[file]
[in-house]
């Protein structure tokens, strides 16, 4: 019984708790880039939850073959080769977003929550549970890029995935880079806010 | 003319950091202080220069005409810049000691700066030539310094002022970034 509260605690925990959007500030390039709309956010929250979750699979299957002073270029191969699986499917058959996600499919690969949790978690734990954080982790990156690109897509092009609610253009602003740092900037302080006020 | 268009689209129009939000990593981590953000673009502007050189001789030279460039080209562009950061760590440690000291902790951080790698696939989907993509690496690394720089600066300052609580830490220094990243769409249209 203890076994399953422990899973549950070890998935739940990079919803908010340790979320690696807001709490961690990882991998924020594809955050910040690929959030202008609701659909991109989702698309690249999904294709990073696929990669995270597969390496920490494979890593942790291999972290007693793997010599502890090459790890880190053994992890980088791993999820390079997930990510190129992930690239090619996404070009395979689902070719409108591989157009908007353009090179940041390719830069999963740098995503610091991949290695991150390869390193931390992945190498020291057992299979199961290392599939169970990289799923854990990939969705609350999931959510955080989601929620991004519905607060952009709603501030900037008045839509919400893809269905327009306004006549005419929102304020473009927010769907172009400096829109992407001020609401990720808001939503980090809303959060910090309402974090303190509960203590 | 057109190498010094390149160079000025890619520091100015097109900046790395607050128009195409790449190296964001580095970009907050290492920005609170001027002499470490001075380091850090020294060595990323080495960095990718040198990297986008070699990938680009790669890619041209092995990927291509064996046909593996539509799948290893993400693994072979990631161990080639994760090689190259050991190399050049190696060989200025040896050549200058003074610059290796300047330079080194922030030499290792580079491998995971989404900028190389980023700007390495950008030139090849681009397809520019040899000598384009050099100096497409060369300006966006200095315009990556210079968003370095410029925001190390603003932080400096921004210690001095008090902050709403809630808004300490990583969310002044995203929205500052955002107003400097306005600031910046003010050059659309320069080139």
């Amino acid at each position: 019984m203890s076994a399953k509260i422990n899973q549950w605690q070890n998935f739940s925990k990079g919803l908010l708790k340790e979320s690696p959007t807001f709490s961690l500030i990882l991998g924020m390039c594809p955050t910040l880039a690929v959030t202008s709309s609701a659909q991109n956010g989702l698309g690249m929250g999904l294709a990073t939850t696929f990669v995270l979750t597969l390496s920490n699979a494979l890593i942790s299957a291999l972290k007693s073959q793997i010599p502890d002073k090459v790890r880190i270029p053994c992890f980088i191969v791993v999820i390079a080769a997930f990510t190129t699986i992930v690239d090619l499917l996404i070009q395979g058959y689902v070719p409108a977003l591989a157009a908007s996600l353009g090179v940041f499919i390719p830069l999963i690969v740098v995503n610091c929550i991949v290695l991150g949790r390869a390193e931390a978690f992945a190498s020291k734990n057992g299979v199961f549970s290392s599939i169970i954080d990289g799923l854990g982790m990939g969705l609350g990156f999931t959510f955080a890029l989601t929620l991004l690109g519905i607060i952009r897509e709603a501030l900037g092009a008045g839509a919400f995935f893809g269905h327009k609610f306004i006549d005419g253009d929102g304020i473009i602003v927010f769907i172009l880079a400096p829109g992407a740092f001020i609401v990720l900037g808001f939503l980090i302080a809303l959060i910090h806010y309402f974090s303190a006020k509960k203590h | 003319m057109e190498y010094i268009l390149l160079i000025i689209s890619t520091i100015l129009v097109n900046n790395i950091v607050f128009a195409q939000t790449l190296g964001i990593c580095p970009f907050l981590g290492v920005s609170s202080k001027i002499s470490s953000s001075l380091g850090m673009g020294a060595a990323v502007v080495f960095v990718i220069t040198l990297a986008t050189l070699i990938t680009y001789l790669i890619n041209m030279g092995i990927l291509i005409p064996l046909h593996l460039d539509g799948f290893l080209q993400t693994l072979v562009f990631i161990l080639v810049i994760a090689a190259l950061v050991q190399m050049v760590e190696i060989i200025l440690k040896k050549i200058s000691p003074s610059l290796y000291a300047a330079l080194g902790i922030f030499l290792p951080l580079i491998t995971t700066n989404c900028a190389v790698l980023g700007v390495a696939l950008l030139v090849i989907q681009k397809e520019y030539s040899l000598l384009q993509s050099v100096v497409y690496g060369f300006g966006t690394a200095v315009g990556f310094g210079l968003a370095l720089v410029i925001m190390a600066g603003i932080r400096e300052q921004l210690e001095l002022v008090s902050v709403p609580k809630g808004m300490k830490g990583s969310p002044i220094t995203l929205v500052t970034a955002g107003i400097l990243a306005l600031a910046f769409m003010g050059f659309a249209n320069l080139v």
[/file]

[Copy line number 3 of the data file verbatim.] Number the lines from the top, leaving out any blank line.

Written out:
């Amino acid at each position: 019984m203890s076994a399953k509260i422990n899973q549950w605690q070890n998935f739940s925990k990079g919803l908010l708790k340790e979320s690696p959007t807001f709490s961690l500030i990882l991998g924020m390039c594809p955050t910040l880039a690929v959030t202008s709309s609701a659909q991109n956010g989702l698309g690249m929250g999904l294709a990073t939850t696929f990669v995270l979750t597969l390496s920490n699979a494979l890593i942790s299957a291999l972290k007693s073959q793997i010599p502890d002073k090459v790890r880190i270029p053994c992890f980088i191969v791993v999820i390079a080769a997930f990510t190129t699986i992930v690239d090619l499917l996404i070009q395979g058959y689902v070719p409108a977003l591989a157009a908007s996600l353009g090179v940041f499919i390719p830069l999963i690969v740098v995503n610091c929550i991949v290695l991150g949790r390869a390193e931390a978690f992945a190498s020291k734990n057992g299979v199961f549970s290392s599939i169970i954080d990289g799923l854990g982790m990939g969705l609350g990156f999931t959510f955080a890029l989601t929620l991004l690109g519905i607060i952009r897509e709603a501030l900037g092009a008045g839509a919400f995935f893809g269905h327009k609610f306004i006549d005419g253009d929102g304020i473009i602003v927010f769907i172009l880079a400096p829109g992407a740092f001020i609401v990720l900037g808001f939503l980090i302080a809303l959060i910090h806010y309402f974090s303190a006020k509960k203590h | 003319m057109e190498y010094i268009l390149l160079i000025i689209s890619t520091i100015l129009v097109n900046n790395i950091v607050f128009a195409q939000t790449l190296g964001i990593c580095p970009f907050l981590g290492v920005s609170s202080k001027i002499s470490s953000s001075l380091g850090m673009g020294a060595a990323v502007v080495f960095v990718i220069t040198l990297a986008t050189l070699i990938t680009y001789l790669i890619n041209m030279g092995i990927l291509i005409p064996l046909h593996l460039d539509g799948f290893l080209q993400t693994l072979v562009f990631i161990l080639v810049i994760a090689a190259l950061v050991q190399m050049v760590e190696i060989i200025l440690k040896k050549i200058s000691p003074s610059l290796y000291a300047a330079l080194g902790i922030f030499l290792p951080l580079i491998t995971t700066n989404c900028a190389v790698l980023g700007v390495a696939l950008l030139v090849i989907q681009k397809e520019y030539s040899l000598l384009q993509s050099v100096v497409y690496g060369f300006g966006t690394a200095v315009g990556f310094g210079l968003a370095l720089v410029i925001m190390a600066g603003i932080r400096e300052q921004l210690e001095l002022v008090s902050v709403p609580k809630g808004m300490k830490g990583s969310p002044i220094t995203l929205v500052t970034a955002g107003i400097l990243a306005l600031a910046f769409m003010g050059f659309a249209n320069l080139v």